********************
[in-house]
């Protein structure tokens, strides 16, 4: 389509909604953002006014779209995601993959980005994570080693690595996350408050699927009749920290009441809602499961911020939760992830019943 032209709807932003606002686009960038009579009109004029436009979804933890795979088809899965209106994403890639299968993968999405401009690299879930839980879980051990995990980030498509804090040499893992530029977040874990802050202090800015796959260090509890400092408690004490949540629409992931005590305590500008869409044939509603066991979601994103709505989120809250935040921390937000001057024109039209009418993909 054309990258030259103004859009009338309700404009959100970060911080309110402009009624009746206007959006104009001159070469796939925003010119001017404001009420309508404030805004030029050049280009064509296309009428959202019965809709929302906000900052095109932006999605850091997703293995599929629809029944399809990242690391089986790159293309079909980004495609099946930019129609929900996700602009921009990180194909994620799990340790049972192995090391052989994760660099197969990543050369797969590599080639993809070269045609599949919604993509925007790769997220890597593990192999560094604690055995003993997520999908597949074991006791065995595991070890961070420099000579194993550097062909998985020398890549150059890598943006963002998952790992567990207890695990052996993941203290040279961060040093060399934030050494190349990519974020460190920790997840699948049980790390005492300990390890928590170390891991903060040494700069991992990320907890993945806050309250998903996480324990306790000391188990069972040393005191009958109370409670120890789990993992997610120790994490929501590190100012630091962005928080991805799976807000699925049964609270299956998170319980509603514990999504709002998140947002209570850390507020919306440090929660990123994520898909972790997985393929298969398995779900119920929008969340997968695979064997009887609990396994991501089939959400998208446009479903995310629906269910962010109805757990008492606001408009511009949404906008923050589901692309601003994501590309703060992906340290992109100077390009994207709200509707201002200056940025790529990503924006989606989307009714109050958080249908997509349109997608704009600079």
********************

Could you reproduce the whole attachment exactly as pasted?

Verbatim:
[in-house]
């Protein structure tokens, strides 16, 4: 389509909604953002006014779209995601993959980005994570080693690595996350408050699927009749920290009441809602499961911020939760992830019943 032209709807932003606002686009960038009579009109004029436009979804933890795979088809899965209106994403890639299968993968999405401009690299879930839980879980051990995990980030498509804090040499893992530029977040874990802050202090800015796959260090509890400092408690004490949540629409992931005590305590500008869409044939509603066991979601994103709505989120809250935040921390937000001057024109039209009418993909 054309990258030259103004859009009338309700404009959100970060911080309110402009009624009746206007959006104009001159070469796939925003010119001017404001009420309508404030805004030029050049280009064509296309009428959202019965809709929302906000900052095109932006999605850091997703293995599929629809029944399809990242690391089986790159293309079909980004495609099946930019129609929900996700602009921009990180194909994620799990340790049972192995090391052989994760660099197969990543050369797969590599080639993809070269045609599949919604993509925007790769997220890597593990192999560094604690055995003993997520999908597949074991006791065995595991070890961070420099000579194993550097062909998985020398890549150059890598943006963002998952790992567990207890695990052996993941203290040279961060040093060399934030050494190349990519974020460190920790997840699948049980790390005492300990390890928590170390891991903060040494700069991992990320907890993945806050309250998903996480324990306790000391188990069972040393005191009958109370409670120890789990993992997610120790994490929501590190100012630091962005928080991805799976807000699925049964609270299956998170319980509603514990999504709002998140947002209570850390507020919306440090929660990123994520898909972790997985393929298969398995779900119920929008969340997968695979064997009887609990396994991501089939959400998208446009479903995310629906269910962010109805757990008492606001408009511009949404906008923050589901692309601003994501590309703060992906340290992109100077390009994207709200509707201002200056940025790529990503924006989606989307009714109050958080249908997509349109997608704009600079």